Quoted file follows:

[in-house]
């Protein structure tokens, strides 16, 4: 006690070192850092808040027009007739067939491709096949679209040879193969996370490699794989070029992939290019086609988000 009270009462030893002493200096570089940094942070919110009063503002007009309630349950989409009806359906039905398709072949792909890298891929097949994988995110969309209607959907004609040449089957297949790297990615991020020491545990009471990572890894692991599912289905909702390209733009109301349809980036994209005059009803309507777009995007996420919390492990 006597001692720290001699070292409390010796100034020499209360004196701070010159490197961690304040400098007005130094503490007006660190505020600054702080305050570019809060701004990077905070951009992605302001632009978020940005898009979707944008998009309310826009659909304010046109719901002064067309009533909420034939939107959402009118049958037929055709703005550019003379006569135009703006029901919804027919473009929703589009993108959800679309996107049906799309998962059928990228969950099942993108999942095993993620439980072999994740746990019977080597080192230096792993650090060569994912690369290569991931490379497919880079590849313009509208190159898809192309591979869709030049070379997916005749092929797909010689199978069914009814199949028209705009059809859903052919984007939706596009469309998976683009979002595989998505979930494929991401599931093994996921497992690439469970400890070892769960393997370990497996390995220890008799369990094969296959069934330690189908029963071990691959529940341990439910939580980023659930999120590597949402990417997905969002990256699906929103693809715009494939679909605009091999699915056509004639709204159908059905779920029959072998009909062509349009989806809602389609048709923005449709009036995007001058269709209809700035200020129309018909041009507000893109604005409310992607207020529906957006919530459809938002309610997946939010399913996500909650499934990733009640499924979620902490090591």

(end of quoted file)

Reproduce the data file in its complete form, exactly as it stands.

[in-house]
């Protein structure tokens, strides 16, 4: 006690070192850092808040027009007739067939491709096949679209040879193969996370490699794989070029992939290019086609988000 009270009462030893002493200096570089940094942070919110009063503002007009309630349950989409009806359906039905398709072949792909890298891929097949994988995110969309209607959907004609040449089957297949790297990615991020020491545990009471990572890894692991599912289905909702390209733009109301349809980036994209005059009803309507777009995007996420919390492990 006597001692720290001699070292409390010796100034020499209360004196701070010159490197961690304040400098007005130094503490007006660190505020600054702080305050570019809060701004990077905070951009992605302001632009978020940005898009979707944008998009309310826009659909304010046109719901002064067309009533909420034939939107959402009118049958037929055709703005550019003379006569135009703006029901919804027919473009929703589009993108959800679309996107049906799309998962059928990228969950099942993108999942095993993620439980072999994740746990019977080597080192230096792993650090060569994912690369290569991931490379497919880079590849313009509208190159898809192309591979869709030049070379997916005749092929797909010689199978069914009814199949028209705009059809859903052919984007939706596009469309998976683009979002595989998505979930494929991401599931093994996921497992690439469970400890070892769960393997370990497996390995220890008799369990094969296959069934330690189908029963071990691959529940341990439910939580980023659930999120590597949402990417997905969002990256699906929103693809715009494939679909605009091999699915056509004639709204159908059905779920029959072998009909062509349009989806809602389609048709923005449709009036995007001058269709209809700035200020129309018909041009507000893109604005409310992607207020529906957006919530459809938002309610997946939010399913996500909650499934990733009640499924979620902490090591």